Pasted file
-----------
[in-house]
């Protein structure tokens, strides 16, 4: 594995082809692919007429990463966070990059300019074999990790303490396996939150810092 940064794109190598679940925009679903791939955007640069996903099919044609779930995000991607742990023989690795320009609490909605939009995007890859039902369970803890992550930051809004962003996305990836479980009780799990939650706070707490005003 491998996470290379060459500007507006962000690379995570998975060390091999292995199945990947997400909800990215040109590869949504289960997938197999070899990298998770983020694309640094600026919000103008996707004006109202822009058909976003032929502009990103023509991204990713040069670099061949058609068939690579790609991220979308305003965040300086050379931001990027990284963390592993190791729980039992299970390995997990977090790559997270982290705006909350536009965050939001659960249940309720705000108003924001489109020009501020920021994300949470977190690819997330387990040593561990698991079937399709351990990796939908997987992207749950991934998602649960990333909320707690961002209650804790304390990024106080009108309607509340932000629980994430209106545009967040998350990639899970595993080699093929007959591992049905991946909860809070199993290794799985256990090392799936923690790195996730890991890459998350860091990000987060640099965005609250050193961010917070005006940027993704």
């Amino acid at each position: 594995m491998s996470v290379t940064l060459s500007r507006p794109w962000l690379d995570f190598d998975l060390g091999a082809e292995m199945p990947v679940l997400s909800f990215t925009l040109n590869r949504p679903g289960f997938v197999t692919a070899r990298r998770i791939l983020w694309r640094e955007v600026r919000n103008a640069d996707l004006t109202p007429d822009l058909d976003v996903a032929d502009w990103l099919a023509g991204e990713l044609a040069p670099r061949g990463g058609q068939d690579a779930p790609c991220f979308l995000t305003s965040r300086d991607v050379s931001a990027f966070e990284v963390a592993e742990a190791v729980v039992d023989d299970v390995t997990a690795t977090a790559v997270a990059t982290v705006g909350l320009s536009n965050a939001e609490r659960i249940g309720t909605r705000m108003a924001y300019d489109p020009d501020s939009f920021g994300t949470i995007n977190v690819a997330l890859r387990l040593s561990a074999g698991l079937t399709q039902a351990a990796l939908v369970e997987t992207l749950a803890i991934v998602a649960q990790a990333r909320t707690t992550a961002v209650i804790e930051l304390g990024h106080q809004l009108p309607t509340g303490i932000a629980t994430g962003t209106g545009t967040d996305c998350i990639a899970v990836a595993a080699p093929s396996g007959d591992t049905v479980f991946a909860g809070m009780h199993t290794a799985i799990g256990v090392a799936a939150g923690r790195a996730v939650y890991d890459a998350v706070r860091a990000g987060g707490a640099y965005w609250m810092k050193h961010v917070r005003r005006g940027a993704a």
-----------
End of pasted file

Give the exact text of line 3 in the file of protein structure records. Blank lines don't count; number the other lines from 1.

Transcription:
């Amino acid at each position: 594995m491998s996470v290379t940064l060459s500007r507006p794109w962000l690379d995570f190598d998975l060390g091999a082809e292995m199945p990947v679940l997400s909800f990215t925009l040109n590869r949504p679903g289960f997938v197999t692919a070899r990298r998770i791939l983020w694309r640094e955007v600026r919000n103008a640069d996707l004006t109202p007429d822009l058909d976003v996903a032929d502009w990103l099919a023509g991204e990713l044609a040069p670099r061949g990463g058609q068939d690579a779930p790609c991220f979308l995000t305003s965040r300086d991607v050379s931001a990027f966070e990284v963390a592993e742990a190791v729980v039992d023989d299970v390995t997990a690795t977090a790559v997270a990059t982290v705006g909350l320009s536009n965050a939001e609490r659960i249940g309720t909605r705000m108003a924001y300019d489109p020009d501020s939009f920021g994300t949470i995007n977190v690819a997330l890859r387990l040593s561990a074999g698991l079937t399709q039902a351990a990796l939908v369970e997987t992207l749950a803890i991934v998602a649960q990790a990333r909320t707690t992550a961002v209650i804790e930051l304390g990024h106080q809004l009108p309607t509340g303490i932000a629980t994430g962003t209106g545009t967040d996305c998350i990639a899970v990836a595993a080699p093929s396996g007959d591992t049905v479980f991946a909860g809070m009780h199993t290794a799985i799990g256990v090392a799936a939150g923690r790195a996730v939650y890991d890459a998350v706070r860091a990000g987060g707490a640099y965005w609250m810092k050193h961010v917070r005003r005006g940027a993704a």